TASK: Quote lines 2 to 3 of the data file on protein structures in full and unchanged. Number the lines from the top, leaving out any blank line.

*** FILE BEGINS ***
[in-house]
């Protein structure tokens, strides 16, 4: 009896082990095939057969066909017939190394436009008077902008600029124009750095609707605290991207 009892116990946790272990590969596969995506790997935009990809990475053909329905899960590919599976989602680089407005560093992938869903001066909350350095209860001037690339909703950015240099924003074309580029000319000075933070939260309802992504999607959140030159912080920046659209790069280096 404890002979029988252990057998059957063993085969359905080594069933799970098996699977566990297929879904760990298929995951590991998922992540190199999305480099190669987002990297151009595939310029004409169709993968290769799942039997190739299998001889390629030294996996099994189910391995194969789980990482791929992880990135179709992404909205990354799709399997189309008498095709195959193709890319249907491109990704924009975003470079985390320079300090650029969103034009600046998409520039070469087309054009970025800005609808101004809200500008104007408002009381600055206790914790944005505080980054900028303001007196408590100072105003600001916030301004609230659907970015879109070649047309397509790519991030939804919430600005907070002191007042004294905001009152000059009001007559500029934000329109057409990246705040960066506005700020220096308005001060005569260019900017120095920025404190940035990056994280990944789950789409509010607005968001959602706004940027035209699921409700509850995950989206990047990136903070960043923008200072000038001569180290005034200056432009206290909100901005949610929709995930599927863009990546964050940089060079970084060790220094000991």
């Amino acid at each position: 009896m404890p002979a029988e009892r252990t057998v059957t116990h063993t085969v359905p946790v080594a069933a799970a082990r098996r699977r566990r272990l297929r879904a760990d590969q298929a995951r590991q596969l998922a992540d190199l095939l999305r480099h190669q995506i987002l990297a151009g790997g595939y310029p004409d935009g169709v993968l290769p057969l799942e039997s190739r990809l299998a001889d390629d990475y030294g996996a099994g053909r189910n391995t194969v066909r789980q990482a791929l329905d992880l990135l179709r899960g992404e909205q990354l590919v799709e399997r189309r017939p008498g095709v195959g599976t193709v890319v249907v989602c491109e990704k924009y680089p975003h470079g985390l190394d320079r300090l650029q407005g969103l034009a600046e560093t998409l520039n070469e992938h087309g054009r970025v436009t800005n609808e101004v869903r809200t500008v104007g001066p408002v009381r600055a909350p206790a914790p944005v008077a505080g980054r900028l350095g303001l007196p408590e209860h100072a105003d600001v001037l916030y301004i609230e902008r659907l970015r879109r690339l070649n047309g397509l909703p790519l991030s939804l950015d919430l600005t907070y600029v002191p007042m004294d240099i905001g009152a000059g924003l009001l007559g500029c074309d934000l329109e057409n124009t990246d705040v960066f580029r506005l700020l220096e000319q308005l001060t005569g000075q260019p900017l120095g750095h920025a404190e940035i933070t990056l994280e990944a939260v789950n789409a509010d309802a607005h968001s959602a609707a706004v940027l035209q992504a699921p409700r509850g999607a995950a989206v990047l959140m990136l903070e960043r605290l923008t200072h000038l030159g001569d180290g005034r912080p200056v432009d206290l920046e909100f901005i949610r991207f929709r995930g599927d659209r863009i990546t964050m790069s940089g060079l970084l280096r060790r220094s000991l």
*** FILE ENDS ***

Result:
């Protein structure tokens, strides 16, 4: 009896082990095939057969066909017939190394436009008077902008600029124009750095609707605290991207 009892116990946790272990590969596969995506790997935009990809990475053909329905899960590919599976989602680089407005560093992938869903001066909350350095209860001037690339909703950015240099924003074309580029000319000075933070939260309802992504999607959140030159912080920046659209790069280096 404890002979029988252990057998059957063993085969359905080594069933799970098996699977566990297929879904760990298929995951590991998922992540190199999305480099190669987002990297151009595939310029004409169709993968290769799942039997190739299998001889390629030294996996099994189910391995194969789980990482791929992880990135179709992404909205990354799709399997189309008498095709195959193709890319249907491109990704924009975003470079985390320079300090650029969103034009600046998409520039070469087309054009970025800005609808101004809200500008104007408002009381600055206790914790944005505080980054900028303001007196408590100072105003600001916030301004609230659907970015879109070649047309397509790519991030939804919430600005907070002191007042004294905001009152000059009001007559500029934000329109057409990246705040960066506005700020220096308005001060005569260019900017120095920025404190940035990056994280990944789950789409509010607005968001959602706004940027035209699921409700509850995950989206990047990136903070960043923008200072000038001569180290005034200056432009206290909100901005949610929709995930599927863009990546964050940089060079970084060790220094000991």
């Amino acid at each position: 009896m404890p002979a029988e009892r252990t057998v059957t116990h063993t085969v359905p946790v080594a069933a799970a082990r098996r699977r566990r272990l297929r879904a760990d590969q298929a995951r590991q596969l998922a992540d190199l095939l999305r480099h190669q995506i987002l990297a151009g790997g595939y310029p004409d935009g169709v993968l290769p057969l799942e039997s190739r990809l299998a001889d390629d990475y030294g996996a099994g053909r189910n391995t194969v066909r789980q990482a791929l329905d992880l990135l179709r899960g992404e909205q990354l590919v799709e399997r189309r017939p008498g095709v195959g599976t193709v890319v249907v989602c491109e990704k924009y680089p975003h470079g985390l190394d320079r300090l650029q407005g969103l034009a600046e560093t998409l520039n070469e992938h087309g054009r970025v436009t800005n609808e101004v869903r809200t500008v104007g001066p408002v009381r600055a909350p206790a914790p944005v008077a505080g980054r900028l350095g303001l007196p408590e209860h100072a105003d600001v001037l916030y301004i609230e902008r659907l970015r879109r690339l070649n047309g397509l909703p790519l991030s939804l950015d919430l600005t907070y600029v002191p007042m004294d240099i905001g009152a000059g924003l009001l007559g500029c074309d934000l329109e057409n124009t990246d705040v960066f580029r506005l700020l220096e000319q308005l001060t005569g000075q260019p900017l120095g750095h920025a404190e940035i933070t990056l994280e990944a939260v789950n789409a509010d309802a607005h968001s959602a609707a706004v940027l035209q992504a699921p409700r509850g999607a995950a989206v990047l959140m990136l903070e960043r605290l923008t200072h000038l030159g001569d180290g005034r912080p200056v432009d206290l920046e909100f901005i949610r991207f929709r995930g599927d659209r863009i990546t964050m790069s940089g060079l970084l280096r060790r220094s000991l």